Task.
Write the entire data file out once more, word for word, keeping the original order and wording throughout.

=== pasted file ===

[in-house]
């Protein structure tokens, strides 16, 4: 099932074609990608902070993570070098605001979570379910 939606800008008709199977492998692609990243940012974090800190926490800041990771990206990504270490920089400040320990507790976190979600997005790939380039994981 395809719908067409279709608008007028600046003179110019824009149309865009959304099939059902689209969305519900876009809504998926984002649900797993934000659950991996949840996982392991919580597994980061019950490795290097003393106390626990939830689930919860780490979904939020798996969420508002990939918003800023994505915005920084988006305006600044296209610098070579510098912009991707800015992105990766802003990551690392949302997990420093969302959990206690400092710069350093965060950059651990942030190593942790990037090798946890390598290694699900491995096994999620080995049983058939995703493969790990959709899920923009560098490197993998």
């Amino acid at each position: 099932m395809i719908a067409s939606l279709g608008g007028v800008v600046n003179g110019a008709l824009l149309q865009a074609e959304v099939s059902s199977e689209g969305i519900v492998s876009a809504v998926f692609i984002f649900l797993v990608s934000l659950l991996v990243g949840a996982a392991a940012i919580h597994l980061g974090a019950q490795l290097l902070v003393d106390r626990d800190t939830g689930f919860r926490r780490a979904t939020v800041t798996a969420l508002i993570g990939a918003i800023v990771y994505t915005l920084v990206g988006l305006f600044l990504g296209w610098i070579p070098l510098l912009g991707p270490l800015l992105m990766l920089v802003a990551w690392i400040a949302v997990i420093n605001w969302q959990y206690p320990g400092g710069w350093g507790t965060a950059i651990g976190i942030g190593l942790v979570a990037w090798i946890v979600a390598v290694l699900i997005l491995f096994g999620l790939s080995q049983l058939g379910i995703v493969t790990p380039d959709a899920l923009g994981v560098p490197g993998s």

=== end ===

[in-house]
């Protein structure tokens, strides 16, 4: 099932074609990608902070993570070098605001979570379910 939606800008008709199977492998692609990243940012974090800190926490800041990771990206990504270490920089400040320990507790976190979600997005790939380039994981 395809719908067409279709608008007028600046003179110019824009149309865009959304099939059902689209969305519900876009809504998926984002649900797993934000659950991996949840996982392991919580597994980061019950490795290097003393106390626990939830689930919860780490979904939020798996969420508002990939918003800023994505915005920084988006305006600044296209610098070579510098912009991707800015992105990766802003990551690392949302997990420093969302959990206690400092710069350093965060950059651990942030190593942790990037090798946890390598290694699900491995096994999620080995049983058939995703493969790990959709899920923009560098490197993998």
């Amino acid at each position: 099932m395809i719908a067409s939606l279709g608008g007028v800008v600046n003179g110019a008709l824009l149309q865009a074609e959304v099939s059902s199977e689209g969305i519900v492998s876009a809504v998926f692609i984002f649900l797993v990608s934000l659950l991996v990243g949840a996982a392991a940012i919580h597994l980061g974090a019950q490795l290097l902070v003393d106390r626990d800190t939830g689930f919860r926490r780490a979904t939020v800041t798996a969420l508002i993570g990939a918003i800023v990771y994505t915005l920084v990206g988006l305006f600044l990504g296209w610098i070579p070098l510098l912009g991707p270490l800015l992105m990766l920089v802003a990551w690392i400040a949302v997990i420093n605001w969302q959990y206690p320990g400092g710069w350093g507790t965060a950059i651990g976190i942030g190593l942790v979570a990037w090798i946890v979600a390598v290694l699900i997005l491995f096994g999620l790939s080995q049983l058939g379910i995703v493969t790990p380039d959709a899920l923009g994981v560098p490197g993998s």